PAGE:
After her arrest the woman was held in custody but has now been allowed free after paying a 10,000 Euros bail. Together with the two pilots she has been ordered not to leave the island.

The woman who is from Tirol was arrested together with the pilot and co-pilot when the plane was forced to touch down in the Canary Islands after leaving Venezuelan in the middle of the night without permission.

When it was forced to land at the Canary Islands police found more than a ton of cocaine on board hidden inside packages that were labelled as humanitarian supplies from the Red Cross.

The crew of the Maltese registered jet that included the Austrian woman claimed that they had been forced to take off by masked gunmen who threatened their families, and Austrian police are currently investigating whether the woman's family had suffered any threats as she claimed.

It is thought to be the islands largest ever drug seizure but the sequence of events leading to the discovery and the arrest of the three crew members of the Maltese-registered and operated Bombardier BD-700-1A10 luxury private jet, belonging to Hyperion Aviation, are still far from clear.

According to reports, the plane had suddenly left a Venezuelan airport in the city of Valencia in the dead of night while the airport was still closed − without seeking clearance and with the lights of the runway and the plane’s navigation lights switched off, which prompted Venezuelan officials to raise the alert with Interpol.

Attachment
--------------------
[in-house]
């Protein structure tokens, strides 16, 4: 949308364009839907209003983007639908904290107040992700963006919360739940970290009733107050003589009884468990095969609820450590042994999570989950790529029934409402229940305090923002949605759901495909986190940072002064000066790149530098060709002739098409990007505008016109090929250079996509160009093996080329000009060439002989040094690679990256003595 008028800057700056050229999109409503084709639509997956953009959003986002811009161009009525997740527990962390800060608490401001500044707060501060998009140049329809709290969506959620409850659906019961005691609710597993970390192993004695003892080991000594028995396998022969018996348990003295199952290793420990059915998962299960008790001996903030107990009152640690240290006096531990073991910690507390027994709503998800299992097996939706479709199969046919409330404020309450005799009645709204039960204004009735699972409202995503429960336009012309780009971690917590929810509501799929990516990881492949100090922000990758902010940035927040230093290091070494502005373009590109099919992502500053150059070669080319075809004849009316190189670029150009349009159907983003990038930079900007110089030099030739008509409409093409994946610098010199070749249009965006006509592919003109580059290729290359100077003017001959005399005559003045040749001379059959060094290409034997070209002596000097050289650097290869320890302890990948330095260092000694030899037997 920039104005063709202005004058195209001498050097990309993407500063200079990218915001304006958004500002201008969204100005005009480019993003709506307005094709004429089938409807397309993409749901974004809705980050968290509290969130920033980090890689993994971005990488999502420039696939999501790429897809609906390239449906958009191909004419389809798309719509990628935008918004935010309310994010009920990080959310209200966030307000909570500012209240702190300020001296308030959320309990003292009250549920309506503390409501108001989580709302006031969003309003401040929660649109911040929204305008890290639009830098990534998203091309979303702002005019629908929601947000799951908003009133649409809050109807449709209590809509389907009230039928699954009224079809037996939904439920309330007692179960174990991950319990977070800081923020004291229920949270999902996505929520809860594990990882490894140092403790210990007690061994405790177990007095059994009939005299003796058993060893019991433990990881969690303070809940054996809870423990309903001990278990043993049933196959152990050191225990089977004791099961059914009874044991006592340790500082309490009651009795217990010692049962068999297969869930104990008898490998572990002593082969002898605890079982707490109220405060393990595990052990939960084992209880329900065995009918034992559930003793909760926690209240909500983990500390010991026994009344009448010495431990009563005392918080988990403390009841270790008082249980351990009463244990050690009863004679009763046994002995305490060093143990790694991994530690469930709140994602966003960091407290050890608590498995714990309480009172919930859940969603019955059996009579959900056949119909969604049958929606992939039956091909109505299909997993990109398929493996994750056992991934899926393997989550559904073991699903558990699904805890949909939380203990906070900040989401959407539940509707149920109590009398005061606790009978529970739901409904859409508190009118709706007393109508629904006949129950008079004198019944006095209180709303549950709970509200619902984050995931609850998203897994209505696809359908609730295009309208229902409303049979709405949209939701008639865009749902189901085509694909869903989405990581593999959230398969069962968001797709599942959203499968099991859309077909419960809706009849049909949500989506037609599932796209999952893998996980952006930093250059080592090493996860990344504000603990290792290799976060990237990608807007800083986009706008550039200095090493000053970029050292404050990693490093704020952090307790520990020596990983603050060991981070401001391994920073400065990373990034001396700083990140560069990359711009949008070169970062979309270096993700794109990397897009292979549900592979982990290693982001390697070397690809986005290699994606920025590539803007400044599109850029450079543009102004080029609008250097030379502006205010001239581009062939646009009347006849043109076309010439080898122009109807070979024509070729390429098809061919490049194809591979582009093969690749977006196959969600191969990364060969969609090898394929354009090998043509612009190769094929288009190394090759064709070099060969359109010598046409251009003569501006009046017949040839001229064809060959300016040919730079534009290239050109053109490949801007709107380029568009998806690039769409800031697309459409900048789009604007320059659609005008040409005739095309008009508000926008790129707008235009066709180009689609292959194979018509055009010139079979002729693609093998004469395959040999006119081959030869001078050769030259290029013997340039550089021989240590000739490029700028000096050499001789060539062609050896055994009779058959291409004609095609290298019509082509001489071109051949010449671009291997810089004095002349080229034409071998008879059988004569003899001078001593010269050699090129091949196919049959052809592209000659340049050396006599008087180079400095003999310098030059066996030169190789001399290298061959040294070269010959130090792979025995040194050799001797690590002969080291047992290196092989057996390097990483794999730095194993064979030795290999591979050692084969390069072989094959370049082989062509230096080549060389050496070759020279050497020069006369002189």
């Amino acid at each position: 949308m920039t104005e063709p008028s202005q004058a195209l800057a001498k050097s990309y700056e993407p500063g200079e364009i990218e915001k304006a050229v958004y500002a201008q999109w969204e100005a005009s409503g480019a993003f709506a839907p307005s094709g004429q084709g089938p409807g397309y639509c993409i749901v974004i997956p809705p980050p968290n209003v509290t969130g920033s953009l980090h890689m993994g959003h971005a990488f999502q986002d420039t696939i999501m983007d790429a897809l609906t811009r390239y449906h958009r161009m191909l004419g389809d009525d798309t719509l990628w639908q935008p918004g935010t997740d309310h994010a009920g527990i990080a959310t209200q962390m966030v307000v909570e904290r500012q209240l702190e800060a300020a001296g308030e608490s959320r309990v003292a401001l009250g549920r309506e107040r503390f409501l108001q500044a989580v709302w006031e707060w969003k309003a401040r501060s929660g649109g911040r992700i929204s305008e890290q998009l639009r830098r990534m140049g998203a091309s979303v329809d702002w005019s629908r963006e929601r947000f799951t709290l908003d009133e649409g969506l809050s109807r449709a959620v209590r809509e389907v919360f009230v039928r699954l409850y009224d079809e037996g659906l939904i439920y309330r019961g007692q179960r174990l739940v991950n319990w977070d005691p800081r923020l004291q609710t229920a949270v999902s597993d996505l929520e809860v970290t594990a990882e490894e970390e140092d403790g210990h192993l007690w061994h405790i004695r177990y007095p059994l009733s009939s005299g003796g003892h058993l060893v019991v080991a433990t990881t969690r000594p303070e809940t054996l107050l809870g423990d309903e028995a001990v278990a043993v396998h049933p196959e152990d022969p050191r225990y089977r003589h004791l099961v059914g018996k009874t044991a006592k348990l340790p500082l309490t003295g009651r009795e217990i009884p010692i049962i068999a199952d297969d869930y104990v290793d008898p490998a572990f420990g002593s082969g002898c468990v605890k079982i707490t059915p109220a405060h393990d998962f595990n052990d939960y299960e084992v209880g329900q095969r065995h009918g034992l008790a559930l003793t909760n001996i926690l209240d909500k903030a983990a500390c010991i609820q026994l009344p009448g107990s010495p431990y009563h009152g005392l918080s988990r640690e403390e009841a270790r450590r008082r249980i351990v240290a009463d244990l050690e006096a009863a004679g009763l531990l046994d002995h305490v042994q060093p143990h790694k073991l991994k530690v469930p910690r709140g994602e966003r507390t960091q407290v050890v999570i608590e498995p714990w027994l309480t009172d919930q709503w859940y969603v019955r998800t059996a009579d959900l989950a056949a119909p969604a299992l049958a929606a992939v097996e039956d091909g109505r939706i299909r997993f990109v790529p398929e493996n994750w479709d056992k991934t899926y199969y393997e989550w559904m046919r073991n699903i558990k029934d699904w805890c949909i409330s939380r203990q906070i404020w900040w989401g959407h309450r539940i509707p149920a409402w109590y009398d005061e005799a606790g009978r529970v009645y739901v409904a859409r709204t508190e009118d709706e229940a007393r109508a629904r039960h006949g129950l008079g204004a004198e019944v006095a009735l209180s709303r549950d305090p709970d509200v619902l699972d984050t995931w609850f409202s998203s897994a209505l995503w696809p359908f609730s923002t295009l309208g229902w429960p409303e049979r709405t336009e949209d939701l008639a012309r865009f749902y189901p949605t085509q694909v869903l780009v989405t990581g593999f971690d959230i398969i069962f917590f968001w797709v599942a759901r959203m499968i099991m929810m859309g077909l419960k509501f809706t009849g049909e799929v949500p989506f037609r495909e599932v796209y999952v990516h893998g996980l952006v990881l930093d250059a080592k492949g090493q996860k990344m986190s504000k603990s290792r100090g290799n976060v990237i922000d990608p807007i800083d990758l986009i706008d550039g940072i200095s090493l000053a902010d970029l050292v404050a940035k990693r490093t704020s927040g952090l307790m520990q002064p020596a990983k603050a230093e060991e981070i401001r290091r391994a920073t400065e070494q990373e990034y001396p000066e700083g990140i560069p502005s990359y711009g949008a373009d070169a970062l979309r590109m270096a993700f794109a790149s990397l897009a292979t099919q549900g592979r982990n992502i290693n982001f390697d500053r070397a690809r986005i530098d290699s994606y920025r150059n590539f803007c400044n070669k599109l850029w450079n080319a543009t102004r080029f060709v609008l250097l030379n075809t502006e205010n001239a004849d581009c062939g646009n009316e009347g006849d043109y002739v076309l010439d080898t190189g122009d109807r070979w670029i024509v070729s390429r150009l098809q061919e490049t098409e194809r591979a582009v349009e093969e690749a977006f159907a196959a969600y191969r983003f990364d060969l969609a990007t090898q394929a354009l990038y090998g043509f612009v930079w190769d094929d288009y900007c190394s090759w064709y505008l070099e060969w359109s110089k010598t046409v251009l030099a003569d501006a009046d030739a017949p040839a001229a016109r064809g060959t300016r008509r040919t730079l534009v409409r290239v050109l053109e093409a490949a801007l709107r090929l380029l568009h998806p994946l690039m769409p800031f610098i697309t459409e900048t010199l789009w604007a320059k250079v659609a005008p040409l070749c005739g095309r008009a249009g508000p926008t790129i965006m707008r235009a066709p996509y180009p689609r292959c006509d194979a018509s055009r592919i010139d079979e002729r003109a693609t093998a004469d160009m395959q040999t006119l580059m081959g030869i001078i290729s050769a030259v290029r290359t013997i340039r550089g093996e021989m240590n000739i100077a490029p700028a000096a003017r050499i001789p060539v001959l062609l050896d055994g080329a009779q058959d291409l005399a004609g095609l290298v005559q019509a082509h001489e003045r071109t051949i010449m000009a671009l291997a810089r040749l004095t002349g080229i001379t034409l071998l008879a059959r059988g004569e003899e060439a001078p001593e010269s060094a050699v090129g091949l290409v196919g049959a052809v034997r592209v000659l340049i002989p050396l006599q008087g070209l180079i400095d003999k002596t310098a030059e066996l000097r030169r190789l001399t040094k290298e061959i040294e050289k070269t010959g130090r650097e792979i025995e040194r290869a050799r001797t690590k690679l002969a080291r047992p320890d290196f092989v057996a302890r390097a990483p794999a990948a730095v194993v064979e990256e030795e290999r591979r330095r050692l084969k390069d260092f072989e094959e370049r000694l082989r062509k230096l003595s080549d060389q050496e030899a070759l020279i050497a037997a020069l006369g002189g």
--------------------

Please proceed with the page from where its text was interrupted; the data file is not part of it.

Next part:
The Maltese jet is reported to have landed in Valencia, Venezuela at night inbound from Trinidad and Tobago. But the plane’s official flight plan, according to reports, showed it was meant to have arrived from Granada, and that it was due to depart for Brazil the next day.

According to the Venezuelan authorities, during the stopover in Valencia, an Australian woman had disembarked from the plane and left the airport. She is believed to have left Venezuela later on another aircraft and from another airport, for Madrid, where Spanish authorities are currently seeking her whereabouts.

After that and with the airport still closed, the plane is reported to have suddenly started its engines and taken off – without authorisation, from a pitch black runway and with the plane’s navigation lights still switched off, prompting Venezuelan officials to raise the alarm with Interpol for the kidnapping and alleged theft of an aircraft.

Several European countries, including Spain, were then put on the alert for the aircraft by Interpol.

The plane eventually touched down in the Canary Islands with Spanish police waiting for it.

The plane’s crew who had been staying at a Valencia hotel claim that in the early morning hours an unknown armed gang kidnapped them and brought them to the airport, which they broke into since it was closed at the time, and forced the crew to take off.

It has been reported that, at the airport, approximately 10 armed men had forced the crew to load the plane with about 40 boxes.

Spanish officials are reportedly treating the claim with scepticism saying that it would be unlikely for drug cartels to allow the transport of cocaine in such quantities to be carried out by somebody who is not a member of the organisation.

After her arrest the woman was held in custody but has now been allowed free after paying a 10,000 Euros bail. Together with the two pilots she has been ordered not to leave the island.

Austrian Times